Let's not be quick to judge

HOW quickly we judge.

Within hours of this community learning of the distressing story about a man exposing himself and performing an act in front of children in Kangaroo Flat at the weekend, many were demanding answers about where the parents were at the time.

Before taking the time to consider the situation, they were taking to the online comments section of media websites or talking around the water cooler about how appalling the parenting must have been to allow their children to be swimming in a public park unsupervised.

But that is a completely separate issue – and the thinking behind it is right up there with the victim blaming mentality.

Just as alcohol consumption, the length of a skirt or exposed cleavage has nothing to do with why a woman is raped, the parents were not responsible for a man exposing himself and performing an indecent act in front of their children.

That was his choice. His action. In no way was that caused by irresponsible parenting.

The families of those youngsters are no doubt already going through a difficult time.

It would be blanketed with guilt and hindsight.   

They would already know that to protect their children from predators means taking responsibility for their safety.

But how many of us can say we have never let a group of children play in our own neighbourhoods unsupervised?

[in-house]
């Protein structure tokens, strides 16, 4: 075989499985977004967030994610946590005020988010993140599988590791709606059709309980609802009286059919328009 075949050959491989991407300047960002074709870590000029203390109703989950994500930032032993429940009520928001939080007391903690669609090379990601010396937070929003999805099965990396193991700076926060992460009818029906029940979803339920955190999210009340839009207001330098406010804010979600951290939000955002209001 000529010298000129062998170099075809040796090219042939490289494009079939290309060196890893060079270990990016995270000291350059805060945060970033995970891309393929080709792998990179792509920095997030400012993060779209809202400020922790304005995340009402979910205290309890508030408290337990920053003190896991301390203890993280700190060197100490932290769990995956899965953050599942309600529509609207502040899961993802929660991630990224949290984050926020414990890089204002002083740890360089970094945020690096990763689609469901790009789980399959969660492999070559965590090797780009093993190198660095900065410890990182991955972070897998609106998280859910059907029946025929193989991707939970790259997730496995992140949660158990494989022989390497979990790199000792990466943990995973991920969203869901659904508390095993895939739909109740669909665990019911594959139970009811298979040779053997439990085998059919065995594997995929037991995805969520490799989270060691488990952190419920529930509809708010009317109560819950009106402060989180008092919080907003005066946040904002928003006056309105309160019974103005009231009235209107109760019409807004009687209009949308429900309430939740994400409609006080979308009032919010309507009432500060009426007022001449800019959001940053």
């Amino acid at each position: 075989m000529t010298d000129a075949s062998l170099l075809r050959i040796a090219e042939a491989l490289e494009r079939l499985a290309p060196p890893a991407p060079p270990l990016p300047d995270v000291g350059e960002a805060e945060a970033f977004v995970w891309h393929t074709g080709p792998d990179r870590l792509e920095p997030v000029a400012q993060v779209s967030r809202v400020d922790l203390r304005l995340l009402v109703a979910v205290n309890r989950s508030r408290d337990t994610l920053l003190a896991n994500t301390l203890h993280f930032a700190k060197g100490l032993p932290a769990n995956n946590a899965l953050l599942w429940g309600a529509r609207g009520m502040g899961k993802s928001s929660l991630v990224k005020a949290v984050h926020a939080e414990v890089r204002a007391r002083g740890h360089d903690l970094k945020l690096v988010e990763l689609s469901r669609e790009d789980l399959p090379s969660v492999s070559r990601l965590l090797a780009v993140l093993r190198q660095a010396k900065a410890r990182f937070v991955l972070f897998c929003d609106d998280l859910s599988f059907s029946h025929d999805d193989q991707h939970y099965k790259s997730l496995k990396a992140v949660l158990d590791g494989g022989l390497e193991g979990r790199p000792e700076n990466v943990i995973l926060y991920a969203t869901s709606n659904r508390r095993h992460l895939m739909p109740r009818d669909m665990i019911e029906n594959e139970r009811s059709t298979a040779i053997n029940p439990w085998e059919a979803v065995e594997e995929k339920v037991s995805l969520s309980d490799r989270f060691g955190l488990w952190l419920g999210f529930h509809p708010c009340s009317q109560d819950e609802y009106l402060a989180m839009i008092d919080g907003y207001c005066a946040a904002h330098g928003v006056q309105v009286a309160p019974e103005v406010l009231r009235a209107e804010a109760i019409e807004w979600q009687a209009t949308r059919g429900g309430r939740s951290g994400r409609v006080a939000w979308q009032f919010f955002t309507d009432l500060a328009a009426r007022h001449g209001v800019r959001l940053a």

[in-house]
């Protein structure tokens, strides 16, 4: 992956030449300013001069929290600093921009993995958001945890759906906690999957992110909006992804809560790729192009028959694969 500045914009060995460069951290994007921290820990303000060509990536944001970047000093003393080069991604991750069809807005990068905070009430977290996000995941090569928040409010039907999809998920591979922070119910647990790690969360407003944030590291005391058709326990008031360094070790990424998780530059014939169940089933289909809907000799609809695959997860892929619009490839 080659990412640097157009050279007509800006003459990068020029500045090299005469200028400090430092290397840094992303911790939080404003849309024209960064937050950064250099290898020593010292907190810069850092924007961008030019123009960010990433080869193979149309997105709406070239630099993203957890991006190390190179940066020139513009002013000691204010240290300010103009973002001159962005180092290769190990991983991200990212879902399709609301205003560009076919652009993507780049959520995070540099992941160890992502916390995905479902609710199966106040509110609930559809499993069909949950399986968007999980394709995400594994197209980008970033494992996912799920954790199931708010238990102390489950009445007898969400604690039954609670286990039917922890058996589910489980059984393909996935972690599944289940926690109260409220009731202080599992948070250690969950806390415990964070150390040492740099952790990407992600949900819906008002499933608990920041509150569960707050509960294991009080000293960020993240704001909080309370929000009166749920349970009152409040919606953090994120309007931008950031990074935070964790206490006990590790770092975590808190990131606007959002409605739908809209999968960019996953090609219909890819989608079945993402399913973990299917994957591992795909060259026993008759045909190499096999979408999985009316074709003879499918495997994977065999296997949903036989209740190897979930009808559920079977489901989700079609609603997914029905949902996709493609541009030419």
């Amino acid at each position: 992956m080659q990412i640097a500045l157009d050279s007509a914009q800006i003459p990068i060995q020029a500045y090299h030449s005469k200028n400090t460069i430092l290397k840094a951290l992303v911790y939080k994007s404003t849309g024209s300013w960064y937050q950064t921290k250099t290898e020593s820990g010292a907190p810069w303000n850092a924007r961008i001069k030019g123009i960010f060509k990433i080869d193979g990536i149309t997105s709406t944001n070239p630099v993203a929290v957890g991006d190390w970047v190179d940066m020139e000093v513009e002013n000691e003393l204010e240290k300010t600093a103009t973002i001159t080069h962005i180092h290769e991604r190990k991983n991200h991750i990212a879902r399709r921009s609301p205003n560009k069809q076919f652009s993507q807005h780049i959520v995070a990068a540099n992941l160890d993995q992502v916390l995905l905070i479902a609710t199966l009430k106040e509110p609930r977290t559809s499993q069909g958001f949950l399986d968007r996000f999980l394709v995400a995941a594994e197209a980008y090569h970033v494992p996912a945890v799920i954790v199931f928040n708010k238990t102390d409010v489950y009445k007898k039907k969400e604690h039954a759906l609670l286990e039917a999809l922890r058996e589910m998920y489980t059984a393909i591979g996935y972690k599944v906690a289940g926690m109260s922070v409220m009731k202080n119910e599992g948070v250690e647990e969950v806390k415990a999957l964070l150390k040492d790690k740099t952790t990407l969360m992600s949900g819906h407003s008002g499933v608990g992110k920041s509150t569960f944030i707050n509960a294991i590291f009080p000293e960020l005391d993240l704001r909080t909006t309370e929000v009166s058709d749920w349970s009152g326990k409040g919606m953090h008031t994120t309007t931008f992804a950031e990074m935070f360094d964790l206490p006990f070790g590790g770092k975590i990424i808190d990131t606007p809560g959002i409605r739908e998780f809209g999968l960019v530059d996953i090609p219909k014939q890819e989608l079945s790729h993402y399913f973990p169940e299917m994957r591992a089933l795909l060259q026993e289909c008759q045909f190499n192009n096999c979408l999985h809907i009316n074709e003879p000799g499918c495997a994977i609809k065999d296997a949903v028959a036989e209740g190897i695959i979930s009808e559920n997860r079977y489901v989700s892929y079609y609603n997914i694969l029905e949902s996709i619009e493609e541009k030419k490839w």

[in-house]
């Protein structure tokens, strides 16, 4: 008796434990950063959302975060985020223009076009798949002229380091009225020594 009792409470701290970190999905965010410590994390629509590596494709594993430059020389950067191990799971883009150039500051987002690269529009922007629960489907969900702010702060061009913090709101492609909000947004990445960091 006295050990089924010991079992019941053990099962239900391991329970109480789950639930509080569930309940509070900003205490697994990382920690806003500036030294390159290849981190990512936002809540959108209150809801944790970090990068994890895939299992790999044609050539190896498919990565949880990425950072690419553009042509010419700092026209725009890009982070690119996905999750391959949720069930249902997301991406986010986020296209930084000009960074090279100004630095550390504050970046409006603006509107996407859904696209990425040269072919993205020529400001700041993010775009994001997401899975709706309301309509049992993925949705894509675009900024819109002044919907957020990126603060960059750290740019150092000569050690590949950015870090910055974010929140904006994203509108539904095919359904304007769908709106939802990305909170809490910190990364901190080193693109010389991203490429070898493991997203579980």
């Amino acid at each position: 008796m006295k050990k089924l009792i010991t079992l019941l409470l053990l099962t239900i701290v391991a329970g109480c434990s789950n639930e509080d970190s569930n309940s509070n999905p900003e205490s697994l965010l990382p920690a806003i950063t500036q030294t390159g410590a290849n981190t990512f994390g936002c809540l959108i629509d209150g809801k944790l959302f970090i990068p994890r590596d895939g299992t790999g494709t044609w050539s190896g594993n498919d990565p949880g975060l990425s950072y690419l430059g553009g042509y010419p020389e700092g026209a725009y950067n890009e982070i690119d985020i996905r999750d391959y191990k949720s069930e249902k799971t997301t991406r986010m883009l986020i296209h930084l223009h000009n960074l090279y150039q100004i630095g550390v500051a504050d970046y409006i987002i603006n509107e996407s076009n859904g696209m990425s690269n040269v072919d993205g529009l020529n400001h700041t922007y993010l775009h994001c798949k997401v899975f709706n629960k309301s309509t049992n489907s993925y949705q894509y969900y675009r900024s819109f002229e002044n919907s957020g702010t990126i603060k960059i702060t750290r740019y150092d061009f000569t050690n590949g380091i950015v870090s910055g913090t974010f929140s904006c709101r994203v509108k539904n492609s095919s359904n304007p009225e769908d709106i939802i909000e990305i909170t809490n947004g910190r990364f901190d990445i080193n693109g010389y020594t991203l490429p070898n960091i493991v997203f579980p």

A trip to the local park, riding bikes or scooters, walking the dog or just popping around the corner to visit friends ….. honestly, think about it.

We don’t want to feel we have to wrap our children in cotton wool.

We want them to feel we can trust them and take tiny steps into the big world on their own.

So try not to judge.

These families are now caring for youngsters who have experienced trauma.

These families are now caring for youngsters who have experienced trauma.

Let’s not forget that a single, graphic and traumatic episode such as that experienced by the group of children at the weekend can cause a range of emotional responses including embarrassment, fear, confusion, guilt, anxiety and a distrust of adults or strangers.

It’s easy to pass judgement and form your own opinions based on how you think the world should work – but for a moment, put yourself in the shoes of the parents.  

They have a long road ahead. So too, do the children.

These are real families. Real children with real experiences.

They’re not words on a page; not immune to further pain caused by a society too quick to judge.

Let’s remember who we should be judging, here - and it’s not the parents.

Instead, we should be supporting them through what happened – and we should be assisting police to help identify the man.

Anyone with information should phone Crime Stoppers on 1800 333 000 or local police on 5448 1420.

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